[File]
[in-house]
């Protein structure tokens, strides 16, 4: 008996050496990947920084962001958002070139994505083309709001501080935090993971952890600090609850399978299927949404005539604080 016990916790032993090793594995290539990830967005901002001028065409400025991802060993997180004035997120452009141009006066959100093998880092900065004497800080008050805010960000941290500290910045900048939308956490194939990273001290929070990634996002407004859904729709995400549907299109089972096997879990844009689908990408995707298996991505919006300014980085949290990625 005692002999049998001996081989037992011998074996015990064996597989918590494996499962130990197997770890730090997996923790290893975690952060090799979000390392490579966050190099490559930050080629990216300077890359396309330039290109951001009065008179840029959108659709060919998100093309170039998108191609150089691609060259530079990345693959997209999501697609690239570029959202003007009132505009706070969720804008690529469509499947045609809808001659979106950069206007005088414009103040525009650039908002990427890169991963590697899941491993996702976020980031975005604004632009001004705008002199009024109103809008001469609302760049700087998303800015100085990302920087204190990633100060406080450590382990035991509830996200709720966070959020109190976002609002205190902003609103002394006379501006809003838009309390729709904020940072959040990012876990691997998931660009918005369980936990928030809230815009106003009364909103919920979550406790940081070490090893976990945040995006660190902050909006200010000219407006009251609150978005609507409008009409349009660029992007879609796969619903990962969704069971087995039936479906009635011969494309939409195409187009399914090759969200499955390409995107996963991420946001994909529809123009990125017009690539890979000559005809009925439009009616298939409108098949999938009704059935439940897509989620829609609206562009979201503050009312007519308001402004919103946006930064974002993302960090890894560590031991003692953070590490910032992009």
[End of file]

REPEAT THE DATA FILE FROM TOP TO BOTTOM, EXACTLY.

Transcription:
[in-house]
């Protein structure tokens, strides 16, 4: 008996050496990947920084962001958002070139994505083309709001501080935090993971952890600090609850399978299927949404005539604080 016990916790032993090793594995290539990830967005901002001028065409400025991802060993997180004035997120452009141009006066959100093998880092900065004497800080008050805010960000941290500290910045900048939308956490194939990273001290929070990634996002407004859904729709995400549907299109089972096997879990844009689908990408995707298996991505919006300014980085949290990625 005692002999049998001996081989037992011998074996015990064996597989918590494996499962130990197997770890730090997996923790290893975690952060090799979000390392490579966050190099490559930050080629990216300077890359396309330039290109951001009065008179840029959108659709060919998100093309170039998108191609150089691609060259530079990345693959997209999501697609690239570029959202003007009132505009706070969720804008690529469509499947045609809808001659979106950069206007005088414009103040525009650039908002990427890169991963590697899941491993996702976020980031975005604004632009001004705008002199009024109103809008001469609302760049700087998303800015100085990302920087204190990633100060406080450590382990035991509830996200709720966070959020109190976002609002205190902003609103002394006379501006809003838009309390729709904020940072959040990012876990691997998931660009918005369980936990928030809230815009106003009364909103919920979550406790940081070490090893976990945040995006660190902050909006200010000219407006009251609150978005609507409008009409349009660029992007879609796969619903990962969704069971087995039936479906009635011969494309939409195409187009399914090759969200499955390409995107996963991420946001994909529809123009990125017009690539890979000559005809009925439009009616298939409108098949999938009704059935439940897509989620829609609206562009979201503050009312007519308001402004919103946006930064974002993302960090890894560590031991003692953070590490910032992009």